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Kate Dimbleby Kate Dimbleby
Album: Songbirds
Label: Folkstock
Tracks: 11

The most striking thing about this record, besides the obvious quality, is its honesty. Kate is entirely exposed yet unflinching despite having nothing to hide behind but her own voice. Throughout the recording there is an underlying sense of a journey. Sometimes the path winds gently and organically to a surprising destination, and at other points, although the end point is clear, the way is filled with unexpected twists and turns. This improvised quality is just one of the things that makes Songbirds so appealing and more captivating with every listen.

The reliance on voice alone is far from limiting and Kate demonstrates skill and dexterity, accessing a rich palette of sounds and tones. The vocals dance between bright layered sounds suggestive of African spirituals to a softer, soulful quality carried by sonorous chords. The influence of Bobby McFerrin is clear, and far from relying on simple choral textures, Kate plays with a variety of different rhythms and progressions in building the accompaniment for each song, becoming the instrument that supports the lyrical material.

Musical Boxes opens with a deep and resonant accompaniment so well crafted that in seconds you could easily forget that this sonority is the effect of voices alone. Between the lyrical exposition, contrasting layers bubble to the surface, weaving in and out of each other to create a satisfying prelude to the next verse. This effect is similar in These Things They WIll Come that rises effortlessly from the silence with sighing intervals that compliment this bluesy and lamenting song before it slips gently away once more, all the time feeling more vast than it seems possible for a single voice achieve.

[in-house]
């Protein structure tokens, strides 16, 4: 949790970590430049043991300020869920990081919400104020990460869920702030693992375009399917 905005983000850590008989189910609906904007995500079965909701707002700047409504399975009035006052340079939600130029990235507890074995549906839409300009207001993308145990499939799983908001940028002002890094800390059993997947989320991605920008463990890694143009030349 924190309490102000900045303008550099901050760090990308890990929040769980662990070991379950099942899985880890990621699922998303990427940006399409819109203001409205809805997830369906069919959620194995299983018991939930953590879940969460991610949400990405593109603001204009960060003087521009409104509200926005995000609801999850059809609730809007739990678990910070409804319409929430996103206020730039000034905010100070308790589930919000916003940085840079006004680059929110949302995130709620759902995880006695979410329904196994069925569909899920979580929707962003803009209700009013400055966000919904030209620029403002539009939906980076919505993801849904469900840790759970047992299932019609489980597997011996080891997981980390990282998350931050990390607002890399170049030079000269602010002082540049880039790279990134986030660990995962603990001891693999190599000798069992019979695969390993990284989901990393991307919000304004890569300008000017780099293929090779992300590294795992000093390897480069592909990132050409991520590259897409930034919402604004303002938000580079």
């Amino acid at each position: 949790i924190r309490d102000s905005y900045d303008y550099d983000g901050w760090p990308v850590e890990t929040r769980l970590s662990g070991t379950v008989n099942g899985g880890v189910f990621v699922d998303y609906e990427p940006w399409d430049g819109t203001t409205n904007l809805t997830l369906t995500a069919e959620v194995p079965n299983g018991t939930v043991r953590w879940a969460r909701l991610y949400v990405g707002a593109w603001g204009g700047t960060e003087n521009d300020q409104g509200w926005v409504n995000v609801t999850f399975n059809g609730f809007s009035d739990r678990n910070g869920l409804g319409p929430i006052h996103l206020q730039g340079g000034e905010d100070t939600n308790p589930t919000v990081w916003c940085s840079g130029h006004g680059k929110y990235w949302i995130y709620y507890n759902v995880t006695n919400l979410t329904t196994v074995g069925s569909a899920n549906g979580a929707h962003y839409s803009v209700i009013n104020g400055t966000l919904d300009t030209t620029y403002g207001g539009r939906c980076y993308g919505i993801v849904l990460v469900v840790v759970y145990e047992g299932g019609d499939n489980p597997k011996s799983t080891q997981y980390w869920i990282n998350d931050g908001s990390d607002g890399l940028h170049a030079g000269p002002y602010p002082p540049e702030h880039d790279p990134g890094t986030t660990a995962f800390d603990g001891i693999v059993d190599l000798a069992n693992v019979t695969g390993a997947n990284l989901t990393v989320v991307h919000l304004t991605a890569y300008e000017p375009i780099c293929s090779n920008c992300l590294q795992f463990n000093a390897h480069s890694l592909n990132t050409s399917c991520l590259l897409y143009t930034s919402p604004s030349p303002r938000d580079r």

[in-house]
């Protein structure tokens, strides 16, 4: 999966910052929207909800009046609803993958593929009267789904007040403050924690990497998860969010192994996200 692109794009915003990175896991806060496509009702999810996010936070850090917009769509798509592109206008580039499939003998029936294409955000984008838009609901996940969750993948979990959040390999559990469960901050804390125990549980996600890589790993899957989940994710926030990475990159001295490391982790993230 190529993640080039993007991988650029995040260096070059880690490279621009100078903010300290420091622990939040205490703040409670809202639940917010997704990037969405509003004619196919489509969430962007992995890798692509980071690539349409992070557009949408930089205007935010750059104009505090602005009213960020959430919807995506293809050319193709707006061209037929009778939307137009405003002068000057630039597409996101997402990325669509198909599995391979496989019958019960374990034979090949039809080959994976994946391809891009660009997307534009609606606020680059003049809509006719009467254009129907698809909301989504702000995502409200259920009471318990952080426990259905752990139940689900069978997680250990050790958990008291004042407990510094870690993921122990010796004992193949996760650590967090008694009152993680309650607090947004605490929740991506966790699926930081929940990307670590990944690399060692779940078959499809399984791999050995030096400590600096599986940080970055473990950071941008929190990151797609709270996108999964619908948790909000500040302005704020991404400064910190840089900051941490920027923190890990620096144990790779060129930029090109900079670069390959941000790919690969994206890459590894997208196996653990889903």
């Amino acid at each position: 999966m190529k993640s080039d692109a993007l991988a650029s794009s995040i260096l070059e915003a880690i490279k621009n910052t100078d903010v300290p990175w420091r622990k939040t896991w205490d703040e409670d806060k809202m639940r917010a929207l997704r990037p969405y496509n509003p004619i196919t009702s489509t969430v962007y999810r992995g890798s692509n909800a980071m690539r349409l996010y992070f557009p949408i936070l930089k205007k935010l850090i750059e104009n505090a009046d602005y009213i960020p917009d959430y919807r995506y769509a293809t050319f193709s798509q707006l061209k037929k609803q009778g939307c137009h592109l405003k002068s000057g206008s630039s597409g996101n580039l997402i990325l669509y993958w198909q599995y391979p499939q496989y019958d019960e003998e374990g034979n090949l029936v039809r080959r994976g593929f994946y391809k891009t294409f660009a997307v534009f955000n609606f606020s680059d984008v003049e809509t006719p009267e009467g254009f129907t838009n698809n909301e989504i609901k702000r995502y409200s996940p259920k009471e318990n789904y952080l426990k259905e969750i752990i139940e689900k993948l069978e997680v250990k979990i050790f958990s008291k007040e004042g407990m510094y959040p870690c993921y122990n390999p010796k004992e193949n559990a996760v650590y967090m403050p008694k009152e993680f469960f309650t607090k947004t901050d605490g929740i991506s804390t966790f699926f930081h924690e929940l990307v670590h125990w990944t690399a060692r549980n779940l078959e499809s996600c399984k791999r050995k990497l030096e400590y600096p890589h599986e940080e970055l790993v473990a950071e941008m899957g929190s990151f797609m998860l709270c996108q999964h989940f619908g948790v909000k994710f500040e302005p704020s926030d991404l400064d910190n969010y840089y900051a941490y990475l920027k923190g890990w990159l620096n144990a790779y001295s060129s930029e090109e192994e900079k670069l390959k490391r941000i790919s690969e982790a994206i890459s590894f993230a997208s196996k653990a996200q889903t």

For pure atmosphere, these songs are complemented beautifully by Song for a Hill. The track feels heavy and turbulent with its discordant introduction and dreamy waltz-like quality. It could be a ballet score with a narrative hidden in the layers and the distant sirens heighten the feeling of seeing a landscape and the storm from some lofty viewpoint.

However, the album is far more than just dramatic textures and vocal arrangements. The songs are honest confessions and within the collection there are a number of these delivered with a much more gentle treatment. Kate's solo voice is front and centre on both Love Can Be Easy and Walk Away. The first opens with a soft warmth like a summer dawn. It has a quality of lazy contentment and delicate layers wash over each other like lapping waves in the surf. Walk Away is almost hymn-like and there is a subtle crescendo in the strength of the lead vocal as it walks towards the climax of the song. The phrases are shaped with care and Kate's lovely vibrato is just the right decoration.

It might be easy to assume that the album is brooding and introspective from the cross section touched on above, but there are too many moments of pure elation to label it as such. I challenge anyone to listen to Happy without grinning from ear to ear. The joy of this track, with its soulful spontaneity, is infectious. The recording is gilded with similar moments in which Kate shares reassurance and sense that happiness is closer and easier to achieve than we often let ourselves think

Although aspects of the album are light enough to dip into to satisfy a certain mood, there is a great depth here that offers itself to a much more intense exploration.

Lee Cuff